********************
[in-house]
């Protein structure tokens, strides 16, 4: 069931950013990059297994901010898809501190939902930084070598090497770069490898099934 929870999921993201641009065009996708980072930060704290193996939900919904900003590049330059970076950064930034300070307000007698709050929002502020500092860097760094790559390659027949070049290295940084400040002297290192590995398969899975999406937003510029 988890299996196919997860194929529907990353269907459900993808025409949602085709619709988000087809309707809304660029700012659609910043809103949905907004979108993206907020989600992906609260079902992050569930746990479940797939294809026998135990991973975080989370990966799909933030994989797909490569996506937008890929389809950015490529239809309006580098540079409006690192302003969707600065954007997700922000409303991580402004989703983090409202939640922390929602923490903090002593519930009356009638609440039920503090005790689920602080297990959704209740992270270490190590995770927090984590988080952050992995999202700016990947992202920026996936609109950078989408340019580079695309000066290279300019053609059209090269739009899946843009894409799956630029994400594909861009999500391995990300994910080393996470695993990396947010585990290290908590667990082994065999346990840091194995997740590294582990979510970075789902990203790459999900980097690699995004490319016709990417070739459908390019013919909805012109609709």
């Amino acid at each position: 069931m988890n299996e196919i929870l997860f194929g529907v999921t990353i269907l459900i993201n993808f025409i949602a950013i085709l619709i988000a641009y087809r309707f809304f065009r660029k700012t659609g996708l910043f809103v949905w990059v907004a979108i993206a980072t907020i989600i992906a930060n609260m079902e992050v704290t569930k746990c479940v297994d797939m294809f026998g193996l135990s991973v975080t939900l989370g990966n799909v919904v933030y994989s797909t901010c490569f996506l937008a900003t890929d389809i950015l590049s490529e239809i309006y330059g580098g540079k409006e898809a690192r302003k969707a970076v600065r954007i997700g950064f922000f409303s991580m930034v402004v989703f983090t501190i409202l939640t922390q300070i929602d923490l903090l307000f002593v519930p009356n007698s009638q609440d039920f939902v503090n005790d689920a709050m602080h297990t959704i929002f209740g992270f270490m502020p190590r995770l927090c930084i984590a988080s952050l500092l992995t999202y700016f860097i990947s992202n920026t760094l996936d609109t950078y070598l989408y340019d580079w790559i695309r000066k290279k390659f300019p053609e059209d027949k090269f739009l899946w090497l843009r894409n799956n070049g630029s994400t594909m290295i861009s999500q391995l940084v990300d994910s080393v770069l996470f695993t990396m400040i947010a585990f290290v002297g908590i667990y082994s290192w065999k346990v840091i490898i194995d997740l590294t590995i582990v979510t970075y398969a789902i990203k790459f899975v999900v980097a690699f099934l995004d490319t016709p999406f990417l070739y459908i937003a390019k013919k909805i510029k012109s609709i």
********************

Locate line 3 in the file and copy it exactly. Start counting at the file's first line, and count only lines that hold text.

């Amino acid at each position: 069931m988890n299996e196919i929870l997860f194929g529907v999921t990353i269907l459900i993201n993808f025409i949602a950013i085709l619709i988000a641009y087809r309707f809304f065009r660029k700012t659609g996708l910043f809103v949905w990059v907004a979108i993206a980072t907020i989600i992906a930060n609260m079902e992050v704290t569930k746990c479940v297994d797939m294809f026998g193996l135990s991973v975080t939900l989370g990966n799909v919904v933030y994989s797909t901010c490569f996506l937008a900003t890929d389809i950015l590049s490529e239809i309006y330059g580098g540079k409006e898809a690192r302003k969707a970076v600065r954007i997700g950064f922000f409303s991580m930034v402004v989703f983090t501190i409202l939640t922390q300070i929602d923490l903090l307000f002593v519930p009356n007698s009638q609440d039920f939902v503090n005790d689920a709050m602080h297990t959704i929002f209740g992270f270490m502020p190590r995770l927090c930084i984590a988080s952050l500092l992995t999202y700016f860097i990947s992202n920026t760094l996936d609109t950078y070598l989408y340019d580079w790559i695309r000066k290279k390659f300019p053609e059209d027949k090269f739009l899946w090497l843009r894409n799956n070049g630029s994400t594909m290295i861009s999500q391995l940084v990300d994910s080393v770069l996470f695993t990396m400040i947010a585990f290290v002297g908590i667990y082994s290192w065999k346990v840091i490898i194995d997740l590294t590995i582990v979510t970075y398969a789902i990203k790459f899975v999900v980097a690699f099934l995004d490319t016709p999406f990417l070739y459908i937003a390019k013919k909805i510029k012109s609709i």